Home is where the heart is. Actually, that’s not technically true. Your heart is located in your thoracic cavity (your chest), and from this location, it continuously pumps five litres of blood around the body. With the average heart beating up to 100,000 times a day, it’s fair to say that this organ (which is about the size of a clenched fist) is the body’s powerhouse. With all the work your heart does for you, it makes sense to treat it well.
If you want to learn more about heart health, have a read below. It might make a vast difference to your life!
What is heart disease?
Heart disease, also called cardiovascular disease (CVD), occurs when a waxy substance called plaque builds up in the coronary arteries. Plaque is made up of fat, cholesterol, calcium, and other substances found in the blood and when it hardens, it narrows these arteries (this is known as arteriosclerosis).
The coronary arteries deliver oxygen-rich blood around the body, and when blood flow is restricted by plaque deposits, it can cause strain on the heart muscles. This can lead to symptoms like chest pain (angina) and increases a person's risk of heart attack (cardiac arrest). If plaque buildup completely blocks the arteries or weakens the artery walls causing a rupture, it may cause a stroke.
Dangers of heart disease
Cardiovascular disease is the most common cause of death and disability in Ireland. If you have CVD, you are at risk of:
- Angina (chest pain)
- Heart failure
- Heart attack
- Gangrene if blood supply to a limb is blocked
What are the risk factors for heart disease?
There are two types of risk factors for heart disease, modifiable and unmodifiable. Unmodifiable risk factors include:
- Age Risk of CVD increases with age in both men and women
- Menopausal The single most specific risk factor for women is hormonal status, with the chances of developing CVD rising sharply after the menopause
- Family History If you have a family history of CVD, or if a parent or sibling has died from a heart attack or stroke, your risk of developing CVD is significantly increased
- Race People who have an Asian or African background are more at risk of developing CVD
Modifiable risk factors (i.e. things you can change) include:
- High Blood Pressure High blood pressure can sometimes have no symptoms, but if you have it, you’re more likely to develop coronary heart disease or have a stroke. Make sure to have your blood pressure checked regularly.
- Cholesterol High levels of LDL cholesterol and triglycerides in your blood can leave to plaque build-up, which narrows the arteries.
- Smoking Smokers are twice as likely to die of a heart attack or stroke than non-smokers. There are many reasons why smoking is bad for your heart. Including:
- Smoking damages the lining of your arteries, leading to a build-up of plaque which causes CVD.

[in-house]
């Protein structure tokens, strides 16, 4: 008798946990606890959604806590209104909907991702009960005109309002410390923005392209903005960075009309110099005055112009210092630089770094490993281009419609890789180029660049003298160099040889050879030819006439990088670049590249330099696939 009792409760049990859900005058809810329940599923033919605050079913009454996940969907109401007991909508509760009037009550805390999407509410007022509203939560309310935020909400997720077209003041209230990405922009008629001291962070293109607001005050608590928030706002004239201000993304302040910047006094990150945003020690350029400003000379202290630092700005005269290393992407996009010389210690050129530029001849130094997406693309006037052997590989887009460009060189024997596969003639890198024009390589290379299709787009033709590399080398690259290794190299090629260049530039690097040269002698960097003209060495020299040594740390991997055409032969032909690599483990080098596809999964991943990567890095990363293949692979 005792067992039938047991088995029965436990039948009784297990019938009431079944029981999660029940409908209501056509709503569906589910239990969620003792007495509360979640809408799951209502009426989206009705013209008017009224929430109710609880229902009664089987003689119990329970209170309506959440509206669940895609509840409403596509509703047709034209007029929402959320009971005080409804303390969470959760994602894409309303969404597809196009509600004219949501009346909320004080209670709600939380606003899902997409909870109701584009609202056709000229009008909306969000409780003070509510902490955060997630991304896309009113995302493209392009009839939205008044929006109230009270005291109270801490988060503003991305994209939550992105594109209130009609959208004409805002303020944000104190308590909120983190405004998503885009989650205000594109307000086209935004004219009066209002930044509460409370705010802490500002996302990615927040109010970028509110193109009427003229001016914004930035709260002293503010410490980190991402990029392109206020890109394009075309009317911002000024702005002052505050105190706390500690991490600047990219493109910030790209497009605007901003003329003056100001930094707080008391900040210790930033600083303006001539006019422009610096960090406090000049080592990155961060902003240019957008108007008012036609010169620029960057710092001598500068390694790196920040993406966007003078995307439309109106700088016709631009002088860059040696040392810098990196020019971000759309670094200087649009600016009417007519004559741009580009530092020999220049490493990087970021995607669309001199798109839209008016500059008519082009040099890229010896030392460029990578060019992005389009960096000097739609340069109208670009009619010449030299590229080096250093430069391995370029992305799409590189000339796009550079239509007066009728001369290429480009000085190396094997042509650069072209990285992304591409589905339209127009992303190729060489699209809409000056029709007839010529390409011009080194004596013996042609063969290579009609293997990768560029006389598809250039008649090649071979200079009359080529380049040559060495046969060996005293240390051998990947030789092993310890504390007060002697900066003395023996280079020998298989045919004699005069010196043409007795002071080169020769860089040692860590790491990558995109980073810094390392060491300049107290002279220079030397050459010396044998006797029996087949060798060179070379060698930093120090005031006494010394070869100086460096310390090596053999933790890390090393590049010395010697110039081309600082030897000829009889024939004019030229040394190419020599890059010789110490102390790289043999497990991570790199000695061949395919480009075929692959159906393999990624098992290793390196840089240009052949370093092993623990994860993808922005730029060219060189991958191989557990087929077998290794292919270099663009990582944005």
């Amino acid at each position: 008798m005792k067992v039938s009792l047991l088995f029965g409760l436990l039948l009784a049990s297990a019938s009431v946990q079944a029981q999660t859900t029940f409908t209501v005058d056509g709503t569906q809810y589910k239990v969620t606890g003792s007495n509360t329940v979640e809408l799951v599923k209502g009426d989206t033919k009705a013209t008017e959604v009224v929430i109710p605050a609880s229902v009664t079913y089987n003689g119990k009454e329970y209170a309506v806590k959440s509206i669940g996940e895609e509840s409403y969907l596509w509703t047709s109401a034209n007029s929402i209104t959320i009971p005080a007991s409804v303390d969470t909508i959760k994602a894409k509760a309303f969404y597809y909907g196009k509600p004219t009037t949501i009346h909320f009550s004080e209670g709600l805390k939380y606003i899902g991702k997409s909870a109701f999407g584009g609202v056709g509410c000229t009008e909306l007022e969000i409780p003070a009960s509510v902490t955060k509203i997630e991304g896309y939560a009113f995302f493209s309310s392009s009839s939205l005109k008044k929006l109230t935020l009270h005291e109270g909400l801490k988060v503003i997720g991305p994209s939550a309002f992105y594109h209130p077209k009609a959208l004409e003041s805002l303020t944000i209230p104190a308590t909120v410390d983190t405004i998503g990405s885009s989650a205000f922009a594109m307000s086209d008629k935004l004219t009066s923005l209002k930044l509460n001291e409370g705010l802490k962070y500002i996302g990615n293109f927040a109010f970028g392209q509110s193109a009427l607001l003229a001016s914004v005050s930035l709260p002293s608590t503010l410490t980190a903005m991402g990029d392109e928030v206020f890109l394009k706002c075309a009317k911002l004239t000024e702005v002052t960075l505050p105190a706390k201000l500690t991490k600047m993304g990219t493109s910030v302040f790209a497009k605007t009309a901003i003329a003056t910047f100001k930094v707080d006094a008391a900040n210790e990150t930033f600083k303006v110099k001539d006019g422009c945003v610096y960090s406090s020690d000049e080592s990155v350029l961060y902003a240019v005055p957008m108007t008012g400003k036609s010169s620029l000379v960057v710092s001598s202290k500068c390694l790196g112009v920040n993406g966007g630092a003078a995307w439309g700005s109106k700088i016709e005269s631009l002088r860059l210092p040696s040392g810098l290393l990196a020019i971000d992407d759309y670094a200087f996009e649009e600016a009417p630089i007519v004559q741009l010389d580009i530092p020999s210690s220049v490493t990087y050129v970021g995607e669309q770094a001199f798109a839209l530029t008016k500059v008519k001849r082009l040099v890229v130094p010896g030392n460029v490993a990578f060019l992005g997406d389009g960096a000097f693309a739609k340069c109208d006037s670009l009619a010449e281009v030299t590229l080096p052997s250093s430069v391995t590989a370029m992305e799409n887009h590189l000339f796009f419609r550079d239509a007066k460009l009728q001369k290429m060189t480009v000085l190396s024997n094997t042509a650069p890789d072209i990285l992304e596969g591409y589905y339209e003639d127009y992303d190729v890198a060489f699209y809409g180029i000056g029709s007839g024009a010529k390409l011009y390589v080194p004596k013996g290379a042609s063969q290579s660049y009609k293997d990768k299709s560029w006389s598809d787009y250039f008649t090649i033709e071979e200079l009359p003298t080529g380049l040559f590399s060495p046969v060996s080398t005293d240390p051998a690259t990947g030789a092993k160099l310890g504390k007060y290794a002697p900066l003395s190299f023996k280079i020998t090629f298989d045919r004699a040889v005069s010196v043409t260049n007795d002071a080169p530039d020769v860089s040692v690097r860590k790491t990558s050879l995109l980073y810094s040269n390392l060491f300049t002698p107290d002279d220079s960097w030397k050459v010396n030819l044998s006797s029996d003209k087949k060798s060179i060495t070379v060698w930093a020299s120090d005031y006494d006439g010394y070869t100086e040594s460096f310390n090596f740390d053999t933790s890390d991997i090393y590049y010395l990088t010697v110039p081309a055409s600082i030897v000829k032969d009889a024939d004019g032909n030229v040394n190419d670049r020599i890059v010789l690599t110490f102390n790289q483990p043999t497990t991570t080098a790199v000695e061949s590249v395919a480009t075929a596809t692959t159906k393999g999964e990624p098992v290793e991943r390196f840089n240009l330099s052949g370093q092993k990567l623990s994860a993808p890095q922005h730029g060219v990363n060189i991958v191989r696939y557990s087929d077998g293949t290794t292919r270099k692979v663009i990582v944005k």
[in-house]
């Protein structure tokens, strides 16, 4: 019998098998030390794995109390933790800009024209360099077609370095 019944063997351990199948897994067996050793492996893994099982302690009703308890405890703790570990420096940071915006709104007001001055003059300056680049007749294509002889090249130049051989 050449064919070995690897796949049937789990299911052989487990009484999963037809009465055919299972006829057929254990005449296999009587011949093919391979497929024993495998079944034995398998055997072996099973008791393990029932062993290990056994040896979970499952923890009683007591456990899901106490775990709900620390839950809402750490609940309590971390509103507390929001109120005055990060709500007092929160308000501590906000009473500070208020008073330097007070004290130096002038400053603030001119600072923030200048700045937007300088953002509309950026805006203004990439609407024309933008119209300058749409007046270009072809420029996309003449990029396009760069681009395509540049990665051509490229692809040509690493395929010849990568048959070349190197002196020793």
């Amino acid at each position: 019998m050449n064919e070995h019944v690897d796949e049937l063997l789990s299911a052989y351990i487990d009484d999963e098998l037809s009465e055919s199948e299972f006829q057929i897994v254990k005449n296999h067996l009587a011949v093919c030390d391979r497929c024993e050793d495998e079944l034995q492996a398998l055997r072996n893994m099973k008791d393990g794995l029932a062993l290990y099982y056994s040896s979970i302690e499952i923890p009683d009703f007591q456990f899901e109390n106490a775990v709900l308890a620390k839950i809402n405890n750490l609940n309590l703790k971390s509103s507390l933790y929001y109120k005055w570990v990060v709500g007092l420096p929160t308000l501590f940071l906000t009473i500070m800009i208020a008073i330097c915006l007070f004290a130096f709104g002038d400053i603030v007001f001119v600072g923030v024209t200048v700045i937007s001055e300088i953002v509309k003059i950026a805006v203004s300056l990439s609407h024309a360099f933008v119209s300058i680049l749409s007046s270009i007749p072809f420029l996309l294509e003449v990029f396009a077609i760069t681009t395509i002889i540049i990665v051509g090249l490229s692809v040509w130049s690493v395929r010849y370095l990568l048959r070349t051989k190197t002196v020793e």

- The carbon monoxide in tobacco smoke reduces the amount of oxygen in your blood. This means your heart must pump harder to supply the body with the oxygen it needs.
- Nicotine stimulates your body to produce adrenaline, which makes your heart beat faster and raises your blood pressure, making your heart work harder.
- If you smoke your blood is more likely to clot, which increases your risk of having a heart attack or stroke.
Quitting smoking is one of the best things that you can do for your heart. Call into any CarePlus Pharmacy to discuss starting your journey to a healthier you!
- Diabetes People with diabetes have a higher risk of developing coronary heart disease than those who don't. Keeping your diabetes under control will help protect your heart health; call into your local CarePlus Pharmacy if you have any questions about controlling your diabetes.
- Weight Being overweight can increase your risk of CVD. People who are overweight or obese, have a higher risk of developing high blood pressure, high cholesterol levels, and Type 2 Diabetes, all of which increase your chances of developing CVD.
What you can do to reduce your risk of developing heart disease?
As mentioned earlier, both modifiable and unmodifiable risk factors can lead to the development of CVD. There’s a lot that you can do to substantially reduce your risk of developing heart disease, including:
- Quitting smoking. If you smoke, you are twice as likely to have a heart attack versus a non-smoker. Call into your local CarePlus and our Quit Team will help you decide the best method to help you quit for good.
- Improve cholesterol levels. To help lower cholesterol levels, eat a diet low in saturated fat and refined sugars. Drop into your CarePlus Pharmacist if you would like to know more about how you can control your cholesterol.
- Control high blood pressure. Make sure to get your blood pressure checked regularly. If you have high blood pressure, it’s important to make sure that you are eating well, exercising as much as possible, and taking any medication as directed.
- Get active. People who don't exercise are more likely to get heart disease and die from it than people who are active. Check with your CarePlus Pharmacist or doctor before starting a new exercise program, especially if you are not active now.
- Follow a heart-healthy diet. Eat foods that are low in fat and cholesterol. This includes; fruits, vegetables, whole grains, beans, nuts, legumes, and other plant-based foods. Fibre is good for your cholesterol, and you'll get vitamins the natural way, from foods.
If you are worried about your risk of developing heart disease, call into your local CarePlus Pharmacy today. You can speak with one of our friendly pharmacists in the privacy of our Consultation Room.